Despite its appearance and amphibious lifestyle, Halszkaraptor escuilliei is not a distant descendent of modern birds. Paleontologists therefore believe that a Halszkaraptor escuilliei is the start of a previously unknown subfamily! Pretty neat for a species that started its journey to discovery on the black market.
Cache of Assyrian Tablets Found In Ancient Kurdistan City
Archaeologists excavating a Bronze Age Assyrian city in Iraq's Kurdistan in 2017 unearthed an archive of almost 100 cuneiform tablets. They were under a large public building that was deliberately destroyed sometime in antiquity. Most of the tablets, which have been dated to around 1250 BCE, were in a ceramic pot which had been buried in a thick layer of clay, probably after the city was sacked by an enemy. So the tablets had been stored in a public building, then left there after the structure was destroyed. Most of the Assyrian cuneiform is unfortunately badly worn and undeciferable. The one fragment which has been translated so far mentions the temple of Gula, a Mesopotamian goddess of healing, which has led some researchers to suspect that the building may have been Gula's sanctuary.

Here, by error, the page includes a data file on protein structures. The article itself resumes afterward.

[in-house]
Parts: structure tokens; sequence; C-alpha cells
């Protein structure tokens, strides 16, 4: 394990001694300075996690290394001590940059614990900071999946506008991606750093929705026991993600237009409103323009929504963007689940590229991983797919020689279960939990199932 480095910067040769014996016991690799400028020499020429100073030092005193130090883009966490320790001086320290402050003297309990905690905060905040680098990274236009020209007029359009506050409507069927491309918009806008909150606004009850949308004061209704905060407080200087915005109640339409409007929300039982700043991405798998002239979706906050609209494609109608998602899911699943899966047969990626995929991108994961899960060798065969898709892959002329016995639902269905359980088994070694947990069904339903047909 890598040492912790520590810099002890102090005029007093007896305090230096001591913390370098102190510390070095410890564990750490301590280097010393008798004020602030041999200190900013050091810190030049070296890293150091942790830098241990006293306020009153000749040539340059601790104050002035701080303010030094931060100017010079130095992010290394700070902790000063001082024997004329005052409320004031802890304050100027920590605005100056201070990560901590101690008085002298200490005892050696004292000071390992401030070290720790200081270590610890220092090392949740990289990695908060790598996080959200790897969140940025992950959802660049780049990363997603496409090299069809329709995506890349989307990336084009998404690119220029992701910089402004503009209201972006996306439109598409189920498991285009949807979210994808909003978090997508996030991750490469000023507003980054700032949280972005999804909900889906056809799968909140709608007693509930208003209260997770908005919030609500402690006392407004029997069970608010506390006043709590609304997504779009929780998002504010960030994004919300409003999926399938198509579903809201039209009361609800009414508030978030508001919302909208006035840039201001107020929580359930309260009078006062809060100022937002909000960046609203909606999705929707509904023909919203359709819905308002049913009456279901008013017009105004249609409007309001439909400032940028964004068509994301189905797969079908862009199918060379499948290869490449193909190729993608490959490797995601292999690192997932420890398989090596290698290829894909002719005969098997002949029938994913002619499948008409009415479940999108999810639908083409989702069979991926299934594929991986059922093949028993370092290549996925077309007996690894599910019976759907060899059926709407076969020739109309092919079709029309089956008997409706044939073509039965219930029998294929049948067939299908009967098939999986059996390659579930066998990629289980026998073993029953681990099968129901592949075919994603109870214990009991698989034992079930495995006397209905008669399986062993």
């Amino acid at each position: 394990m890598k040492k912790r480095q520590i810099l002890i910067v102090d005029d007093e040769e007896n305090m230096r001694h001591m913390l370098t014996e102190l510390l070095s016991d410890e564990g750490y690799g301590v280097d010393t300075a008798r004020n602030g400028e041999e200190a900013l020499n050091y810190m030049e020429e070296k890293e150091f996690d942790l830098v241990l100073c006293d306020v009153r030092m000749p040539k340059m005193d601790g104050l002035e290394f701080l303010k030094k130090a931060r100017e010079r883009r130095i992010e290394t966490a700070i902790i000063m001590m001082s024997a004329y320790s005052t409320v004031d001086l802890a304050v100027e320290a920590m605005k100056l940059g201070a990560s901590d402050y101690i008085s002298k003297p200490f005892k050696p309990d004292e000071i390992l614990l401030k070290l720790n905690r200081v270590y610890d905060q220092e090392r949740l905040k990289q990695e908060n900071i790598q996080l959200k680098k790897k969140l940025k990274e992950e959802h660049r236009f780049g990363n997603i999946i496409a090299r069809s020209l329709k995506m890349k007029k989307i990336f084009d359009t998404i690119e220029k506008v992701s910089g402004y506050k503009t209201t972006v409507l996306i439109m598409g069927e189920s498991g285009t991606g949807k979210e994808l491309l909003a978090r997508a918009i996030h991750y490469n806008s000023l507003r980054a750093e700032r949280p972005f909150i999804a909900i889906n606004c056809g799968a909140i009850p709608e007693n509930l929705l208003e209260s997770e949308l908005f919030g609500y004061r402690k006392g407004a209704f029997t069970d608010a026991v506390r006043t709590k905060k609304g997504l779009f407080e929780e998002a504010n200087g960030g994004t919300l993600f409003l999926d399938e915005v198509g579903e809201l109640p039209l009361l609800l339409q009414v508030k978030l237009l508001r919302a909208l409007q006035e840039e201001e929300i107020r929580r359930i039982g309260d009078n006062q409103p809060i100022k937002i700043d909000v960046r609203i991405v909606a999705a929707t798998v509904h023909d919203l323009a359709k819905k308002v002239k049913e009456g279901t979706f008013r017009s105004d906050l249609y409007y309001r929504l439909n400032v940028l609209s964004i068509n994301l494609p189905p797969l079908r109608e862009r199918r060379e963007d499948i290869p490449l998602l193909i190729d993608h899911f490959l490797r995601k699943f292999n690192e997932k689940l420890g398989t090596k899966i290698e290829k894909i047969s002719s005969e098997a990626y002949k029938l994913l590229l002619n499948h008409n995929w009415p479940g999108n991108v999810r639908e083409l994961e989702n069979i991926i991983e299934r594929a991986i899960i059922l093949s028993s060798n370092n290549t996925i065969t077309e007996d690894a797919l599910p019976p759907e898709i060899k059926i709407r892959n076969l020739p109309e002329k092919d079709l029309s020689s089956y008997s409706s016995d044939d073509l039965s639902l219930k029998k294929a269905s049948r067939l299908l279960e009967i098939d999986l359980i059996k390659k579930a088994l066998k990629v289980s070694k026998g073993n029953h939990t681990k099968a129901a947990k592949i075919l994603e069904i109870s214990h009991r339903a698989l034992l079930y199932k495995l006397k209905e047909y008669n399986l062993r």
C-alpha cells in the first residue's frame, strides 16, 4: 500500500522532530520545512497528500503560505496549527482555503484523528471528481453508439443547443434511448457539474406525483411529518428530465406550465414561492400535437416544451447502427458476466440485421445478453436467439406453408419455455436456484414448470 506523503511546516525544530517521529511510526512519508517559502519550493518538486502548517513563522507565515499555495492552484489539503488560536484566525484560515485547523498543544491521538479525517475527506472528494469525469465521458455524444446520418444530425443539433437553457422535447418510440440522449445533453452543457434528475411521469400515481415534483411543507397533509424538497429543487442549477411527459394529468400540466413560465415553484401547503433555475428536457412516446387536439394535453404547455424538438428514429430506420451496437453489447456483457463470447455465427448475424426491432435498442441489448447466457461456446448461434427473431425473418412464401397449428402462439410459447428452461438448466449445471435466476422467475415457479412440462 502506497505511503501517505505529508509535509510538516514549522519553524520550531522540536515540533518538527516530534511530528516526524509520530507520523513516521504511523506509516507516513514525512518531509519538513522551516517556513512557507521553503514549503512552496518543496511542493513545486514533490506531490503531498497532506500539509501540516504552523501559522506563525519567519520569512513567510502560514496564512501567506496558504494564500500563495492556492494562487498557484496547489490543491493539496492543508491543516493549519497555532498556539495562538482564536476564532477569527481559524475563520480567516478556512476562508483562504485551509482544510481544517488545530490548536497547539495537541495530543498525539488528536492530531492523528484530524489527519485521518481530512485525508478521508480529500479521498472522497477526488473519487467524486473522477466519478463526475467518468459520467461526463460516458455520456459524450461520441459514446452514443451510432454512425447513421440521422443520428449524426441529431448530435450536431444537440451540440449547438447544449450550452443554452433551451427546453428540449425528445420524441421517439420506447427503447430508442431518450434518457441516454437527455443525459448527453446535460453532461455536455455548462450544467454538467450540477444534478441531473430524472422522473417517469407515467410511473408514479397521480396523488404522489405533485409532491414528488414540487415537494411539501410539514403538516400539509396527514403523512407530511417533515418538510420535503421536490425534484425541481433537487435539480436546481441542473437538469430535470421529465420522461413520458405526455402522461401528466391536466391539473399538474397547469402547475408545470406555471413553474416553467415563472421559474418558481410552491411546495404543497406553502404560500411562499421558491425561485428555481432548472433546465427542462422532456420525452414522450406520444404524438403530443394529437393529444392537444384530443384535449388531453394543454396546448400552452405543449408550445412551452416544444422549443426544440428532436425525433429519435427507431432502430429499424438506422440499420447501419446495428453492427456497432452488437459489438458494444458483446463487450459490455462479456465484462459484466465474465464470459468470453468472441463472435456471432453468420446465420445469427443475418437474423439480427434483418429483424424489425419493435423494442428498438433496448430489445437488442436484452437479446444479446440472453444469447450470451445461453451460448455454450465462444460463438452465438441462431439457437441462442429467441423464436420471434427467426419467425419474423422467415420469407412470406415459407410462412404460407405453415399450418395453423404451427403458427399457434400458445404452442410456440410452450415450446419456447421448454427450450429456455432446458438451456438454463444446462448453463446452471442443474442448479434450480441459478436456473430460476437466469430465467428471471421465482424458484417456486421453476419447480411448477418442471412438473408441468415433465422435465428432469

The ancient Egyptian dog Abuwtiyuw is one of the earliest domesticated animals whose name we know. He was a guard dog to royalty, had an elaborate funeral usually reserved for upper-class humans, and lived during Egypt’s Sixth Dynasty (2345–2181 BCE).
Two Baby Girls, Who Lived and Died in the Last Ice Age, Reveal Lost American Ancestor Group